3 tips for first responder spouses to maintain a happy marriage
Research shows that "it’s not how much conflict you have but how you work through that conflict that makes the difference"
Have you heard of the relationship guru John Gottman? If you haven’t, check him out! He has a lot of books, published research, and in-person workshops built to improve your marriage. What makes him different than all the others? Well, he can predict whether or not a couple is going to divorce with over 90% accuracy just by observing them discuss a conflict! Crazy. This is from his long-term studies and observations of couples. We have learned so much from his in-depth research. He taught us that couples relate the same over time, meaning we are very predictable in the way we approach each other and that doesn’t change much throughout our marriage. He also found that couples usually have conflicts about the SAME issues throughout the whole course of their marriage. He discovered that couples often discuss unresolvable perpetual problems and these come up over and over throughout a marriage making up 69% of the conflicts we have.
So, if the same conflicts are showing themselves, how is he able to predict whether a couple will divorce or not? He makes it very clear that it’s not how much conflict you have but how you work through that conflict that makes the difference. Dr. Gottman discovered that “stable” relationships demonstrate a 5:1 ratio of positive to negative interactions during conflict. This means for every one negative comment, look, or gesture they have 5 positive ones during their conflicts including humor, affection, and empathy. On the other hand, “Unstable” couples demonstrate a ratio of 0.8:1 during conflict. Meaning for every 1 negative interaction they show 0.8 positive ones. In reality this might feel like equal positive to negative interactions. But remember his research found that couples do best long term when the positive dominates the negative interactions during conflict. So, by watching a couple discuss a conflict and tallying these interactions he can see what ratio they more closely model and then predict their fate with scary accuracy. Yikes! Here are three things a police, fire or EMS spouse can do during conflict to support your marriage long term.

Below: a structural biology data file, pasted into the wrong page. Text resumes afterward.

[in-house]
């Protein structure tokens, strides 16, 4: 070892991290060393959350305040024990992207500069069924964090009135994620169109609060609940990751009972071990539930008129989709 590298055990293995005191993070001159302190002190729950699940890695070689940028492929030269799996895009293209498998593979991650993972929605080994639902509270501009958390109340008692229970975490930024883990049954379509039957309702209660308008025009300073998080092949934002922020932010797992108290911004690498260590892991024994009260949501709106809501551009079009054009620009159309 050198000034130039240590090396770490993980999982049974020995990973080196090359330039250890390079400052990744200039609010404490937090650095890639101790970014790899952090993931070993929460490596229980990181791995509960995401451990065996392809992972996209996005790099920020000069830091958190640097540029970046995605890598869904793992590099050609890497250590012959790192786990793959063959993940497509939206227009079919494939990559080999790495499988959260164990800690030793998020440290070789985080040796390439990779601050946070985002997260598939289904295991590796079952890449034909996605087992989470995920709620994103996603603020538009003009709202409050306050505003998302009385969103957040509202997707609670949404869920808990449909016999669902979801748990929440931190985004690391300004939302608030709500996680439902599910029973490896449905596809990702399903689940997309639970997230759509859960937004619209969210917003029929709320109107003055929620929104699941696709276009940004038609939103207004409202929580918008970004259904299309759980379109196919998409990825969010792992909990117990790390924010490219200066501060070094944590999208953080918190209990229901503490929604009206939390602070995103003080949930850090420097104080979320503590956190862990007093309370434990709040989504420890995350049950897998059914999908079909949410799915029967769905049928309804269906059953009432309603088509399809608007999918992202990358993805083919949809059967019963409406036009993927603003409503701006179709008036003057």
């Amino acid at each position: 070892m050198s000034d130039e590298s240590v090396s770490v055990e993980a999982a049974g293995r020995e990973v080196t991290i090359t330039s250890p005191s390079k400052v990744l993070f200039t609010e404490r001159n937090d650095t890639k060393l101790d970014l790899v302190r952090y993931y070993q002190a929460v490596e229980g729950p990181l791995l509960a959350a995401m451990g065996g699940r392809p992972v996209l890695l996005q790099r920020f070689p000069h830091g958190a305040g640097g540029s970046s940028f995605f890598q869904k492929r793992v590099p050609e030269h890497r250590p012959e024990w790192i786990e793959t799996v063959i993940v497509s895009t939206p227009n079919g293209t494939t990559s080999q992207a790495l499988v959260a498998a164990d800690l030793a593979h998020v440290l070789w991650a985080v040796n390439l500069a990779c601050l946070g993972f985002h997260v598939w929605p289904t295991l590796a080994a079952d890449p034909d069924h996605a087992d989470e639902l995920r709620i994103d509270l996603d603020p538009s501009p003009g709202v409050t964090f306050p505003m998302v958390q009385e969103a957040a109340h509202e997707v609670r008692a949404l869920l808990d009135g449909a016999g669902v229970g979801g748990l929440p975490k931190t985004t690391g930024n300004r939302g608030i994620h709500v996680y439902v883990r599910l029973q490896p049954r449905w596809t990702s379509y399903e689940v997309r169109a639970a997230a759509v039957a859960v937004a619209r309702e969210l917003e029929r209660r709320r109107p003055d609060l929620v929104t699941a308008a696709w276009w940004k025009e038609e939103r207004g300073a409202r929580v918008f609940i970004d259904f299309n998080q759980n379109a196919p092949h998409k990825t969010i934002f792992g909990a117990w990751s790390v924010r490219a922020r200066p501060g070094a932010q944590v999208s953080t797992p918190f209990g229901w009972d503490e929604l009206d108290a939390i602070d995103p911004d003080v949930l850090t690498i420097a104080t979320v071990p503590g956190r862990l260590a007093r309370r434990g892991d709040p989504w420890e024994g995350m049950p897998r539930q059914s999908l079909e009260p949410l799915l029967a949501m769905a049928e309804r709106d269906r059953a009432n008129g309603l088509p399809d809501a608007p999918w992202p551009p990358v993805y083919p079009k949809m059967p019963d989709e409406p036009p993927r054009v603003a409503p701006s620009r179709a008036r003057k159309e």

1. Add More humor, affection, and empathy
- Laugh at yourself! Make a joke about how you both got there. This is the opposite of being defensive.
- Sit next to each other and be affectionate by placing your legs over your partners or touching in some way.
- Plan a good time for you both to discuss the matter, versus having the discussion in the heat of the moment, so you’re in a better place to empathize with your partner.
2. Use breaks during conflict
- Discuss ahead of time a signal when one of you needs a break or get better at noticing when your partner needs one.
- One effective intervention Gottman experimented with was when an individual’s heart rate was going too high during conflict (indicating they are likely overwhelmed or “flooded”) he had the couple take a 20-minute break and just read something. This allowed their heart rates to normalize and upon returning to the discussion they were able to find humor again and show affection.
3. Limit these four things
Gottman’s research found these to be EXTREMELY detrimental to a relationship long term and found them to correlate directly with divorce. So much so that he refers to these as the “four horsemen of the apocalypse.”
- Contempt (disgust, blowing them off, disrespect)
- Stonewalling (when one individual becomes so flooded they shut down and stop responding or walk away)
Your marriage is the foundation that your first responder family was built on and needs constant effort and thought invested into it. If you’re interested in a free 30 minute phone consultation, you can contact me here.